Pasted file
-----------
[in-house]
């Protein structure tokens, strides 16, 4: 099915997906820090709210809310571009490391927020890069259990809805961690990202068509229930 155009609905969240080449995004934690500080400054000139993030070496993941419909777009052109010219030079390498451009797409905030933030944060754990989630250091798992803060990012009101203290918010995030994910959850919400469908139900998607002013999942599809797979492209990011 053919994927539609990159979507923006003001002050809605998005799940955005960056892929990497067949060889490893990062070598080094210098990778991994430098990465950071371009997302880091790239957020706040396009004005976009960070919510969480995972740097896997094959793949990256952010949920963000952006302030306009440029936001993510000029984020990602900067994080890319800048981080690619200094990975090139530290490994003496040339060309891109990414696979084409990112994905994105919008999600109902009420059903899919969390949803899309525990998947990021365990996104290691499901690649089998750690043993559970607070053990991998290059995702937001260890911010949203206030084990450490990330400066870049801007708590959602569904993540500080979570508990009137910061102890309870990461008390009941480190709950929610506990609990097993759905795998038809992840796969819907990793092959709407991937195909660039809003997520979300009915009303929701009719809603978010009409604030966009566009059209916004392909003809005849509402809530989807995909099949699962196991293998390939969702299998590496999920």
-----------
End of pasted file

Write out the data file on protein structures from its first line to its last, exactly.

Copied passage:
[in-house]
């Protein structure tokens, strides 16, 4: 099915997906820090709210809310571009490391927020890069259990809805961690990202068509229930 155009609905969240080449995004934690500080400054000139993030070496993941419909777009052109010219030079390498451009797409905030933030944060754990989630250091798992803060990012009101203290918010995030994910959850919400469908139900998607002013999942599809797979492209990011 053919994927539609990159979507923006003001002050809605998005799940955005960056892929990497067949060889490893990062070598080094210098990778991994430098990465950071371009997302880091790239957020706040396009004005976009960070919510969480995972740097896997094959793949990256952010949920963000952006302030306009440029936001993510000029984020990602900067994080890319800048981080690619200094990975090139530290490994003496040339060309891109990414696979084409990112994905994105919008999600109902009420059903899919969390949803899309525990998947990021365990996104290691499901690649089998750690043993559970607070053990991998290059995702937001260890911010949203206030084990450490990330400066870049801007708590959602569904993540500080979570508990009137910061102890309870990461008390009941480190709950929610506990609990097993759905795998038809992840796969819907990793092959709407991937195909660039809003997520979300009915009303929701009719809603978010009409604030966009566009059209916004392909003809005849509402809530989807995909099949699962196991293998390939969702299998590496999920």